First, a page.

(written on May 16, 2007)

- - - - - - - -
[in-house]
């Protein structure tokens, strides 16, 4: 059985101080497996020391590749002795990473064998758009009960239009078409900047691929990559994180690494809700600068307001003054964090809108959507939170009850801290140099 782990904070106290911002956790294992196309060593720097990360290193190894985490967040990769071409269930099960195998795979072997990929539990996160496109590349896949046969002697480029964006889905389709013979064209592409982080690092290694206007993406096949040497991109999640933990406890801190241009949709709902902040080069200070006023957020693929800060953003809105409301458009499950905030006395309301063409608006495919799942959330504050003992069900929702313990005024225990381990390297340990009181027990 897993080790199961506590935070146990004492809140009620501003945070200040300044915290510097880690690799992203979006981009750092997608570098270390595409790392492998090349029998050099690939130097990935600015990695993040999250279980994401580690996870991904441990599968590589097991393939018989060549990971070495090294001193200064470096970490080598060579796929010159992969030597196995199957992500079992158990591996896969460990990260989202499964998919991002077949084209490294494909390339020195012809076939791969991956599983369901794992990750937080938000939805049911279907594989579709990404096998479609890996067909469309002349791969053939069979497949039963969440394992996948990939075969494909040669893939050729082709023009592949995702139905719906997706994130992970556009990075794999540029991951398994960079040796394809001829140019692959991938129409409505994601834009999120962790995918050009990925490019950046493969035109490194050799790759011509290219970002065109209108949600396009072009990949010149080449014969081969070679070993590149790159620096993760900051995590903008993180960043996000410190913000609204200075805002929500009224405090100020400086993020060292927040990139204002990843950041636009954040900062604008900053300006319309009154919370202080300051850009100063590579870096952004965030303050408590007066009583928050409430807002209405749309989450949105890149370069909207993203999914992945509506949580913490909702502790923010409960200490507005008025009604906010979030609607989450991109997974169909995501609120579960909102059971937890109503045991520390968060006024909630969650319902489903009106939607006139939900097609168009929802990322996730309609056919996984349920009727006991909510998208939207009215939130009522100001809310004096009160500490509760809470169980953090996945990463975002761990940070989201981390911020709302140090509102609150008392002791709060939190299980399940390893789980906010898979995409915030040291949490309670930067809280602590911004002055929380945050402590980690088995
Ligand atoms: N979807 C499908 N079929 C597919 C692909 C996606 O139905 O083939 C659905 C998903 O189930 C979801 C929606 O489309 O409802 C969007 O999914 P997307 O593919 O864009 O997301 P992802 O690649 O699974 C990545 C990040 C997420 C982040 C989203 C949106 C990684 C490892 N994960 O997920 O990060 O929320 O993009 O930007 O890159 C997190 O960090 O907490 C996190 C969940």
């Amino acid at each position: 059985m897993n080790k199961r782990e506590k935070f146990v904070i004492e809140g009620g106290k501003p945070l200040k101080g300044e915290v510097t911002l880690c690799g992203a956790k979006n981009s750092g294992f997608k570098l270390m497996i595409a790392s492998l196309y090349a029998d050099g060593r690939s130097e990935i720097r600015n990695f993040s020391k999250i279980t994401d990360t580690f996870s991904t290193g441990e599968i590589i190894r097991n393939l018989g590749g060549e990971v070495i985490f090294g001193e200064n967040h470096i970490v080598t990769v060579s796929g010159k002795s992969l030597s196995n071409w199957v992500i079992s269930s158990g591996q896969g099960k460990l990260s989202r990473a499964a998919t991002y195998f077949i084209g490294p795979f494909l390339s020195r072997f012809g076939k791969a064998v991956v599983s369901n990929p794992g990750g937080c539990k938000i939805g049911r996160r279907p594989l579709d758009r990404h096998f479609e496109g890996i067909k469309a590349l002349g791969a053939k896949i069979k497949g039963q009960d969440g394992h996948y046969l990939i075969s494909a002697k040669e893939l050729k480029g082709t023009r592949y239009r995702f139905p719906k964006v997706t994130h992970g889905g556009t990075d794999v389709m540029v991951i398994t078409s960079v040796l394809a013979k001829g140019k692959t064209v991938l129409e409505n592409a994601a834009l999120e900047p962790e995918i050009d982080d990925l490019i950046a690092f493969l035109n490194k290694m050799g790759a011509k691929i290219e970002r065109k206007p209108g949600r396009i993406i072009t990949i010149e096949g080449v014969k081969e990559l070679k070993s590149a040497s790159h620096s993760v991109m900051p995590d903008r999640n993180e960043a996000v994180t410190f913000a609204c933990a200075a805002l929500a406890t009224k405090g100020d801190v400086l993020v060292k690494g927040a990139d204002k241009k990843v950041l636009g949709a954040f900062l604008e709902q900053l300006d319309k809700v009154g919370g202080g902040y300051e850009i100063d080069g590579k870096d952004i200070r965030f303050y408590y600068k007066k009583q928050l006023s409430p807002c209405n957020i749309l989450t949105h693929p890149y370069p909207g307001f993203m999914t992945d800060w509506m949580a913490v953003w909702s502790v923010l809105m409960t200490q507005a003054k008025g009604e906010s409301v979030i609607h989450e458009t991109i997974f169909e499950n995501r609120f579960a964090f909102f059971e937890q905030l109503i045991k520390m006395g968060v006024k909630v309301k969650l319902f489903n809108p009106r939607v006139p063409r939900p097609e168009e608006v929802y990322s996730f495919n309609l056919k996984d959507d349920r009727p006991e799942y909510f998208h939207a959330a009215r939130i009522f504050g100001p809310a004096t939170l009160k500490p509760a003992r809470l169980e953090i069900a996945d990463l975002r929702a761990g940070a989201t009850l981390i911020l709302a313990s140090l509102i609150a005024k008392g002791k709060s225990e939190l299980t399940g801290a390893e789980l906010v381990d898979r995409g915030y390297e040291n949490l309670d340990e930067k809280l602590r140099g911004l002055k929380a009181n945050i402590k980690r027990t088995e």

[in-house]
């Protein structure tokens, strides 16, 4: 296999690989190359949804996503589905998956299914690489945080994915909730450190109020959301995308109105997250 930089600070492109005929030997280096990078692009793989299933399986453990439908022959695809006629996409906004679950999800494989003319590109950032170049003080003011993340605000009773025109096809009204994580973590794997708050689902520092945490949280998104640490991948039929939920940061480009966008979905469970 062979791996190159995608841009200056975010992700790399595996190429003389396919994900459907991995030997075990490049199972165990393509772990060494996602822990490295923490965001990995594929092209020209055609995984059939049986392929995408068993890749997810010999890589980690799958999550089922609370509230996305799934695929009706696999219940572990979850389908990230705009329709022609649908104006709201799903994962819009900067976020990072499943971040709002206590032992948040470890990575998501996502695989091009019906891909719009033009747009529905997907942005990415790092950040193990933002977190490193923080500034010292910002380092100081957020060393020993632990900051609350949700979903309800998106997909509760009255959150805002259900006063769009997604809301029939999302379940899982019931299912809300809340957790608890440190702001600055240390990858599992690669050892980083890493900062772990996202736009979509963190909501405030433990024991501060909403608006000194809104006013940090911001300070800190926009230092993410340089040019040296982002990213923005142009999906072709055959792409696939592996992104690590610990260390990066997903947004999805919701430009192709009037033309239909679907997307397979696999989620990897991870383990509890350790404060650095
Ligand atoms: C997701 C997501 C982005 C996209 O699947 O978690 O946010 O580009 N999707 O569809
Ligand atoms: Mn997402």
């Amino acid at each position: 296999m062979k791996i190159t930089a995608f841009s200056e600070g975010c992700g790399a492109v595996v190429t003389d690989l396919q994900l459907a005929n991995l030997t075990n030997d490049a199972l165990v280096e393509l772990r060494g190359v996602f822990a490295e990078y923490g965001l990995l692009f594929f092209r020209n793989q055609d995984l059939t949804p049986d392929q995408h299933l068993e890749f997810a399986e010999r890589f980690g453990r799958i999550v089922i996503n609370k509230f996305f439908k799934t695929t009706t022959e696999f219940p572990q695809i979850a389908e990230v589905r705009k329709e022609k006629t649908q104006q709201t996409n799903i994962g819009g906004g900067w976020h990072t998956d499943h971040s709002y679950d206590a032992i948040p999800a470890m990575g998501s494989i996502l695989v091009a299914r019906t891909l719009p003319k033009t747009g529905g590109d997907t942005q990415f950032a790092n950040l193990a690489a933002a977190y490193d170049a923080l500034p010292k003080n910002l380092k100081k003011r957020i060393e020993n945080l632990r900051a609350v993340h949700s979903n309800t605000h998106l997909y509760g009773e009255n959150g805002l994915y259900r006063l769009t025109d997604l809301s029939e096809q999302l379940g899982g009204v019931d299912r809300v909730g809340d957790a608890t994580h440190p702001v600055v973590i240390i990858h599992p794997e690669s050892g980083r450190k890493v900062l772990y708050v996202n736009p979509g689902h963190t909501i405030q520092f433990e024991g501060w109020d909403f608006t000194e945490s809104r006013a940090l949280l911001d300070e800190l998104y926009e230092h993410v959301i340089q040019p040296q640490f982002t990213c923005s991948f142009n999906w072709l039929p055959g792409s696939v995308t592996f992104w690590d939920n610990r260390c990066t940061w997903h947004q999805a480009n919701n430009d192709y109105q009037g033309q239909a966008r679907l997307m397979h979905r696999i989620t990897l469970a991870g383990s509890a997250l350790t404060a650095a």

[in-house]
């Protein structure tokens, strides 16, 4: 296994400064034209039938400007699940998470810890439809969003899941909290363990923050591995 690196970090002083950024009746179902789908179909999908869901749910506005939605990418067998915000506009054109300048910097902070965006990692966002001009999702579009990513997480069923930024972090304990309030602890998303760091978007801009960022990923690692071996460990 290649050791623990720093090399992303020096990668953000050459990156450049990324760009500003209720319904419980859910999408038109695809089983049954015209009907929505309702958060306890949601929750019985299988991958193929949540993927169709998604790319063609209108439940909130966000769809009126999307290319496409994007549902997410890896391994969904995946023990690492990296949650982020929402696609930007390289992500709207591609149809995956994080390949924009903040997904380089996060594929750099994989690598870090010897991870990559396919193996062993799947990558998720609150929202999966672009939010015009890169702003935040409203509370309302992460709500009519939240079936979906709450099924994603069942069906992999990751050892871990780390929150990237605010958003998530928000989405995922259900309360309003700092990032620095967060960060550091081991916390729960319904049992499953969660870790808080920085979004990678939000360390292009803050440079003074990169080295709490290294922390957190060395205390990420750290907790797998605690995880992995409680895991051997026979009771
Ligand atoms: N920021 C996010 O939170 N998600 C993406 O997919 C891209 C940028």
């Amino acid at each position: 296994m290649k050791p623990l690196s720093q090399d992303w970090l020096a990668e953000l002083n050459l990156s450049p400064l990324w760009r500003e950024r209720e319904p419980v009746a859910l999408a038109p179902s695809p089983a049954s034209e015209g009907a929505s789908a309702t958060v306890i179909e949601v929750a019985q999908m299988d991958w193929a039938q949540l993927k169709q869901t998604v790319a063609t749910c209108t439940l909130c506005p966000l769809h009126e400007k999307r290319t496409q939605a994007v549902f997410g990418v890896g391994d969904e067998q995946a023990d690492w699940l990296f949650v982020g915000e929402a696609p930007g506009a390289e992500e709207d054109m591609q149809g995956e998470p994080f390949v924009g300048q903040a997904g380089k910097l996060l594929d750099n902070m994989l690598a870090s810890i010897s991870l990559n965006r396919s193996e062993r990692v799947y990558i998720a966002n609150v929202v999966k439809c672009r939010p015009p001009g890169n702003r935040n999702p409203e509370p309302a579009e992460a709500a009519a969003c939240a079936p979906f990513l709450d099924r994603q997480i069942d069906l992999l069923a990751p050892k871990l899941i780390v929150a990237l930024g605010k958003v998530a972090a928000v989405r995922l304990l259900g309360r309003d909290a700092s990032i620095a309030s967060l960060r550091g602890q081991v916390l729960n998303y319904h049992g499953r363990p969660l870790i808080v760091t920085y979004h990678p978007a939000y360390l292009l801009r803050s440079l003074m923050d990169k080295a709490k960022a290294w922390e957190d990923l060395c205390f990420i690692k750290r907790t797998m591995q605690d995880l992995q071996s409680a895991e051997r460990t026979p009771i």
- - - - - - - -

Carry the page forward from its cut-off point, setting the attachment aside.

Yesterday I slipped back into an annoying old habit, and I don’t intend to let it happen again today. Without even realizing it, I spent a good part of the day “teasing” my students – prodding, badgering, and pestering them as though I were one of their pals. It’s a behavior I used to exhibit regularly with my students – one which I thought I had left behind for good. I no longer like that kind of behavior in myself, and I hope to cut it out of my teaching style completely. I don’t like the teasing approach to teaching primarily because, when I do it, it suggests a wrong-headed attitude toward my students. When I am teasing them, I am doing it because I have temporarily lost awareness of who and what they are. Instead of seeing their true natures, I’m seeing them as merely physical “objects” that can be prodded, badgered, and pestered. Only a “mechanism” can be prodded, only a “thing” can be badgered, and only an “object” can be pestered. If I was seeing my students as they truly are – as talented, diverse, gifted, and infinitely inventive creations of an infinite universe – I would understand that they are not objects to be teased, but wonders to be appreciated. It’s interesting, in this regard, that the original meaning for tease was “to cut (tissue, for example) into pieces for examination.” This suggests, again, that teasing, at least when I do it, is done to some “thing” that can be taken apart, poked at, fiddled with, studied, and then perhaps cast aside. My students are not things. They are forty-two wonders of the world, and as such, they should be admired, respected, and cherished, not prodded, badgered, and pestered.